Type 1 diabetes is an autoimmune disease in which the insulin-producing pancreatic beta cells are destroyed, resulting in poor blood sugar control. The purpose of this study is to assess the benefit of islet transplantation in type 1 diabetic (T1D) kidney transplant recipients.
Islet Transplantation in Type 1 Diabetic Kidney Allograft Recipients: Efficacy of Islet After Kidney Transplantation (CIT-06)
Type 1 diabetes is commonly treated with the administration of insulin, either by multiple insulin injections or by a continuous supply of insulin through a wearable pump. Insulin therapy allows long-term survival in individuals with type 1 diabetes; however, it does not guarantee constant normal blood sugar control. Because of this, long-term type 1 diabetic survivors often develop vascular complications, such as diabetic retinopathy, an eye disease that can cause poor vision and blindness, and diabetic nephropathy, a kidney disease that can lead to kidney failure and thus kidney transplant. Some individuals with type 1 diabetes develop hypoglycemia unawareness, a life-threatening condition that is not easily treatable with medication and is characterized by reduced or absent warning signals for hypoglycemia. For such individuals, pancreas or pancreatic islet transplantation are possible treatment options. The purpose of this study is to assess the benefit of islet transplantation in type 1 diabetic kidney transplant recipients.
Participants in this study will be type I diabetics who have received a kidney transplant for ESRD.. If subjects have not received ITT in the 12 months prior to enrollment, they must undergo a period of standardized diabetes care by an experienced diabetologist at the transplant center using the current ADA's standards of medical care in diabetes. Throughout the study, all participants will remain on the immunosuppressive therapy intended for their kidney. Participants will receive up to three separate islet transplants and a regimen of immunosuppressive medications consisting of antithymocyte globulin (ATG) and etanercept. They will begin receiving ATG 2 days prior to transplant and will continue to receive ATG until Day 2 post-transplant. Etanercept will be given on the day of transplant and on Days 3, 7, and 10 post-transplant.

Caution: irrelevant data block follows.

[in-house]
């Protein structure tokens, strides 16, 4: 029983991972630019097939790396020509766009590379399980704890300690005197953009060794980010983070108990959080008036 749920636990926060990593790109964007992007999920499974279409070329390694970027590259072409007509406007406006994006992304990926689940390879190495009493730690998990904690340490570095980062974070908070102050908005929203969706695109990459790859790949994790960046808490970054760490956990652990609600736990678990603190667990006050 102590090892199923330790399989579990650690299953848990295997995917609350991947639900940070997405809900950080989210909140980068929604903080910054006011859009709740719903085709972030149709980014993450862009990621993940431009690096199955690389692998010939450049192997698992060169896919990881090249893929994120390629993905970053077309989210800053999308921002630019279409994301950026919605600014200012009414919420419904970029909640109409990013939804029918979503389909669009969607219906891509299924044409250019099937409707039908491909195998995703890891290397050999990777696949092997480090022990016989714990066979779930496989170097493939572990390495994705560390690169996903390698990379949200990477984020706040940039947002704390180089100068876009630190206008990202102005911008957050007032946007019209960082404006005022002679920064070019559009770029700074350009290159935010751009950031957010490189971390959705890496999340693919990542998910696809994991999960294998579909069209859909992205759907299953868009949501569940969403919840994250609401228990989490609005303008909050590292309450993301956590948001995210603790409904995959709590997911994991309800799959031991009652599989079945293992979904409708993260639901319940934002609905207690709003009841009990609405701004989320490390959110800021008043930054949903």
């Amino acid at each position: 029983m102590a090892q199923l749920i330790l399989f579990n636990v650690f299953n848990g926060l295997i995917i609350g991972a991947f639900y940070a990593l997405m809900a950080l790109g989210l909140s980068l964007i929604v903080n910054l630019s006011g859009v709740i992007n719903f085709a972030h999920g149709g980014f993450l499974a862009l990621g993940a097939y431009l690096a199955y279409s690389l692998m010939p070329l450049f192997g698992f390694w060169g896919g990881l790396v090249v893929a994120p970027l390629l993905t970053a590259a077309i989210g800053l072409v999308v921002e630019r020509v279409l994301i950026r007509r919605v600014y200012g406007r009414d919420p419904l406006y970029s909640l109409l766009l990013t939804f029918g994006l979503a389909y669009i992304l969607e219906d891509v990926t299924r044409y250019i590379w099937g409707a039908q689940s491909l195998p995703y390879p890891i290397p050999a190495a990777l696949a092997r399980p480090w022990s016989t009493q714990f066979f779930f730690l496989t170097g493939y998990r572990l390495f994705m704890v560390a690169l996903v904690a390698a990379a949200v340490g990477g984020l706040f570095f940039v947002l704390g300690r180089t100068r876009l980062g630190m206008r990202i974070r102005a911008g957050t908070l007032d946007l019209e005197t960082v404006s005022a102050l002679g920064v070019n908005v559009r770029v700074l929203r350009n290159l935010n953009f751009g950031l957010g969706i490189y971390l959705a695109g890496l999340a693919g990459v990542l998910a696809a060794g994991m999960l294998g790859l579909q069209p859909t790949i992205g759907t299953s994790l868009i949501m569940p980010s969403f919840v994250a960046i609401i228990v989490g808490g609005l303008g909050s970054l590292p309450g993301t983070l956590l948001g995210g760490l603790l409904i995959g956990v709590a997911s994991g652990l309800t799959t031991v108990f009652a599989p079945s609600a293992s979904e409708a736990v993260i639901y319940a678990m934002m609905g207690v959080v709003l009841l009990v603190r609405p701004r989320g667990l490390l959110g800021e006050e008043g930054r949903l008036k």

Transplantations will involve an inpatient hospital stay and infusion of islets into a branch of the portal vein. Participants who do not achieve or maintain insulin independence by Day 30 post-transplant will be considered for a second islet transplant. Participants who remain dependent on insulin for longer than 30 days after the second transplant and who show partial graft function will be considered for a third islet transplant. Daclizumab will be used in place of ATG for the second and third transplants, if they are necessary. Participants who do not meet the criteria for a subsequent transplant will enter a reduced follow-up period.
There will be approximately 15 study visits. A physical exam, review of adverse events, and blood collection will occur at most visits. A chest x-ray, abdominal ultrasound, electrocardiogram, quality of life questionnaires, and urine collection will occur at some visits. Participants will also test their own blood glucose levels throughout the study. A 36-month follow-up period will take place after the participant's last transplant, consisting of 8 additional visits.
Type 1 Diabetes Mellitus Hypoglycemia Kidney Transplant Insulin independence Islet Transplantation Intensive Insulin Therapy Etanercept Antilymphocyte Serum Daclizumab Basiliximab
Open to people ages 18–68
Either Class I or Class II panel-reactive anti-HLA antibodies> 50%; Participants with either Class I or Class II panel reactive anti-HLA antibodies of 50% or less will be excluded if any of the following are detected:
Severe co-existing cardiac disease, characterized by any one of these conditions:
© The Regents of the University of California